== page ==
Hearing (sravanam) is the conduit of knowledge. It is thus the first principle in the practice of spiritual life. Without gaining faith in a spiritual goal by first hearing about it from an authoritative source, why would anyone be inspired to take up an arduous path of spiritual practice? And even if one did, without sravanam how would one understand the intricacies of that practice?
Inspiration and instruction are just two of the ways in which sravanam purifies the mind. The following is an analysis of seven ways (including inspiration and instruction) in which hearing sacred bhakti texts purifies the mind of an aspiring bhakta:
- 1. As yoga: “Yoga” means to restrain the mind. When one attentively hears bhakti-sastra (sacred bhakti texts) the mind becomes concentrated with single pointed attention and neglects all other mental impulses. Sravanam is thus (bhakti) yoga.
- 2. As very effective yoga: The efficacy of a particular yoga process is gauged in its ability to facilitate absorption in the object of one’s meditation. When hearing, sastra (sacred texts), which is replete with appealing stories and philosophy about the all-attractive Divine, one’s mind spontaneously flows to the object of meditation. Hearing sacred texts is thus a far more riveting meditation than controlling the mind by one’s will power alone.
- 3. As an object of meditation with potency: Absorption in an object serves as a conduit to imbibe the qualities of that object, just as an iron rod absorbed in fire becomes fire-like. Sastra is sabda-brahman, divinity in its sound form. Meditation on sastra thus makes one divine-like.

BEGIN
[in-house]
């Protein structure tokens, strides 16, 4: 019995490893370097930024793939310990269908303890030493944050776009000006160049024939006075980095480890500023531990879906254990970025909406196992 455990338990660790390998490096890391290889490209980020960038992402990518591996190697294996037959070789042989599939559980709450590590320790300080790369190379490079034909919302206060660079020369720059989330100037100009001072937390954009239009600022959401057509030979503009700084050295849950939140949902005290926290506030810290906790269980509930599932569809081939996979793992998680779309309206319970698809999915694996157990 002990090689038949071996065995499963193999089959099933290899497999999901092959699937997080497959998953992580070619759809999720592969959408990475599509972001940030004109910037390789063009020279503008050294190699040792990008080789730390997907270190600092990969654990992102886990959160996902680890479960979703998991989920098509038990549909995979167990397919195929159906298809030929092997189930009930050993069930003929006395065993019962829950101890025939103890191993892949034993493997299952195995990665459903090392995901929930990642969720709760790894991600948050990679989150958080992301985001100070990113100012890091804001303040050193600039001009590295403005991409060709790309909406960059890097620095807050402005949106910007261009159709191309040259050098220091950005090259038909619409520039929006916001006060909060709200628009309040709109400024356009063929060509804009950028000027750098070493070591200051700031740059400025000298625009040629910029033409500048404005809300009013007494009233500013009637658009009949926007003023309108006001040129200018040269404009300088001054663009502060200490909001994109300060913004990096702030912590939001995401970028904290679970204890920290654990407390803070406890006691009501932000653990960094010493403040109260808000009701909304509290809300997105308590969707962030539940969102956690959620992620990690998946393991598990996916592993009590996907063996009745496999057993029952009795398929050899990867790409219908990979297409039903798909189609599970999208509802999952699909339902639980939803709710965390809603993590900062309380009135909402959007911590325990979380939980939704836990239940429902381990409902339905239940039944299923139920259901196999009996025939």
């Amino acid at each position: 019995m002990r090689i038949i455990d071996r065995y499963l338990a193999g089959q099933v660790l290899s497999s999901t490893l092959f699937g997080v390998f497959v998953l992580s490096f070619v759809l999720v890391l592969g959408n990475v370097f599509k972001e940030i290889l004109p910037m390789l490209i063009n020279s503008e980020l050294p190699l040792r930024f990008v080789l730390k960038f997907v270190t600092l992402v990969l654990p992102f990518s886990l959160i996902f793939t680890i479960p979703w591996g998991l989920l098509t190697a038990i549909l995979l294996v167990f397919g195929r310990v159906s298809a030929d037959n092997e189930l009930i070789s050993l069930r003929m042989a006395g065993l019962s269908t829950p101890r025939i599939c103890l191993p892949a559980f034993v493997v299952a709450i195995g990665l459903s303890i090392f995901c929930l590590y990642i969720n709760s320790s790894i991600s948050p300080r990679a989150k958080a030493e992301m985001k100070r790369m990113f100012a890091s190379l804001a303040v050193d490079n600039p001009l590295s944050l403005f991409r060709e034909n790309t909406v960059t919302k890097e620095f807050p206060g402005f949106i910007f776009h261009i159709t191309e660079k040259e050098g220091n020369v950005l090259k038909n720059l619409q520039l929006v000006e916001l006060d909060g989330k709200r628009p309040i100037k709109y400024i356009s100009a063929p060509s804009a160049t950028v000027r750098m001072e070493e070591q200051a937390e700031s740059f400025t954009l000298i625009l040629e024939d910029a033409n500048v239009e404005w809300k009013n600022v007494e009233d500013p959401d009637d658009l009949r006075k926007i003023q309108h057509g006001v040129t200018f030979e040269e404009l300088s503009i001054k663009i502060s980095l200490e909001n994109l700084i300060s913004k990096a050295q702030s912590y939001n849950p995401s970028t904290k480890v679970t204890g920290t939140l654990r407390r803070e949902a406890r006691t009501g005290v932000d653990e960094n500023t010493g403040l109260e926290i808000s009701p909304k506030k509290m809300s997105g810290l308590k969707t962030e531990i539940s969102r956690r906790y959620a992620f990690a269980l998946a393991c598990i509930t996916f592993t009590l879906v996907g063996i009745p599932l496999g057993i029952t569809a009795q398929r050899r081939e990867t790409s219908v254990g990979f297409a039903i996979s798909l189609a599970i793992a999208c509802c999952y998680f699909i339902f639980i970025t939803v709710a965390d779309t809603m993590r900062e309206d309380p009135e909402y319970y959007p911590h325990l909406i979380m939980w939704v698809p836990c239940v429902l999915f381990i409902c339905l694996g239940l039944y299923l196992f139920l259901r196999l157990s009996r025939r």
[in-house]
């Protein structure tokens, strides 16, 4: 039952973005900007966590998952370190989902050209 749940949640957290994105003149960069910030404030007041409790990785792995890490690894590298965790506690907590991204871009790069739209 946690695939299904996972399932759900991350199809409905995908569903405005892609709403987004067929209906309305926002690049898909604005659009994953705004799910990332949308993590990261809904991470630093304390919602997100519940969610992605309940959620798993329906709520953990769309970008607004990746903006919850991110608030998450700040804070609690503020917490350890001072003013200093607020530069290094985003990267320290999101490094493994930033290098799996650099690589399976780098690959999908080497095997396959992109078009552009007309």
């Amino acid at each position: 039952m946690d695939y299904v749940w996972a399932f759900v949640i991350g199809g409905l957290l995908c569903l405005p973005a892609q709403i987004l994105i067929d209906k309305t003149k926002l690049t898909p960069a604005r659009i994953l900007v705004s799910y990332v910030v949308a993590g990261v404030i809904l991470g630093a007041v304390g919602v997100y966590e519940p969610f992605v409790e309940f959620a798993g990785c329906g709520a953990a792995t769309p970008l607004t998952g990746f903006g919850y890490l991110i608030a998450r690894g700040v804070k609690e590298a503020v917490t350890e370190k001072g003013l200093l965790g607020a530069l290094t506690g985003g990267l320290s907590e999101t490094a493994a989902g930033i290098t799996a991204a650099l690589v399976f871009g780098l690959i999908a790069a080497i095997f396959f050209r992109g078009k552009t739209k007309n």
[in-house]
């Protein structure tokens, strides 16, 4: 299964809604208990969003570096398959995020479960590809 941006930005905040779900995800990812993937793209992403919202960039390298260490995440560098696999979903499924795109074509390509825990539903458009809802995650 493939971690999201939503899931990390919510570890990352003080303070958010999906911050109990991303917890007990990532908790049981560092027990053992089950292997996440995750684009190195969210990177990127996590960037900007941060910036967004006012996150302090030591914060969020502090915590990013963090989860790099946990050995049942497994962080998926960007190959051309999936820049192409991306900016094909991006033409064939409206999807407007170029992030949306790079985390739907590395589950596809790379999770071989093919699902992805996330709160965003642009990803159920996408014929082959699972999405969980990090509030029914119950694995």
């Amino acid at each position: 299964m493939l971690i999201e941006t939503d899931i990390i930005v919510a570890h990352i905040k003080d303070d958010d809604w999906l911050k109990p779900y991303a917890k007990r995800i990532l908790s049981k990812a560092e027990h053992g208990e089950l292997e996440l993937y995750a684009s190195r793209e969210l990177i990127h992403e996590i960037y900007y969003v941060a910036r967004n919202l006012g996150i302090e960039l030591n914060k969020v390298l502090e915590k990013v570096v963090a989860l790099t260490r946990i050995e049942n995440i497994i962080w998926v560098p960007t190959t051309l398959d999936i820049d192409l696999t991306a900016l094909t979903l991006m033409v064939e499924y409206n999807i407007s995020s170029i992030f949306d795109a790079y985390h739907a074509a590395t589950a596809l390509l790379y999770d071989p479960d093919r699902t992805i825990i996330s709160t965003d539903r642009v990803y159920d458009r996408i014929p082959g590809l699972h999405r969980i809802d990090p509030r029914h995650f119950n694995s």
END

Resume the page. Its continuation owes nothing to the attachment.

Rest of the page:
- 4. As a source of knowledge: We have unlimited mental imprints (samskaras), many of them bad, which degrade our consciousness. Sacred texts elucidate dharma, the science of responding to the world to elevate the general tenor of the mind.
- 5. As effective teaching: Sastra exposes illusion and promotes detachment. In bhakti-sastra this challenge is often placed carefully within charming stories and illustrated by memorable examples, helping the reader to more effectively imbibe spiritual wisdom.
- 6. As a source of role models: The most powerful way to invoke positive self-transformation is the emulation of appropriate role models. Even adolescents who imitate the bravado of their favorite athletes, or follow the sensuous appeal of their favorite popular musician or movie star, gradually become like them. Similarly by sincerely hearing about the exemplars of devotion from bhakti-sastra, one naturally emulates their life and absorbs their devotion.
- 7. As a process where one’s spiritual attainment is not limited to the fruits of one’s endeavor: The Divine is naturally responsive to devotion. Thus by attentively hearing with devotion about the Divine (which is the subject of bhakti-sastra), the obstacles to one’s focus and meditation are naturally removed by Divine grace. This phenomenon—how the process of sravanam bears fruit beyond the limits of one’s effort by grace—is described in the bhakti-sastras themselves: “Sri Krishna, the Personality of Godhead, who is the Paramatma [Supersoul] in everyone’s heart and the benefactor of the truthful devotee, cleanses desire for material enjoyment from the heart of the devotee who has developed the urge to hear His messages, which are themselves virtuous when properly heard and chanted. (Srimad Bhagavatam 1.1.17)
The column Greetings From Vrindavan is Dhanurdhara Swami’s journal regarding the joys and challenges of the devotional path. A book of his journal entries, spanning the years 2000-2003, has been published with the same title and is available here.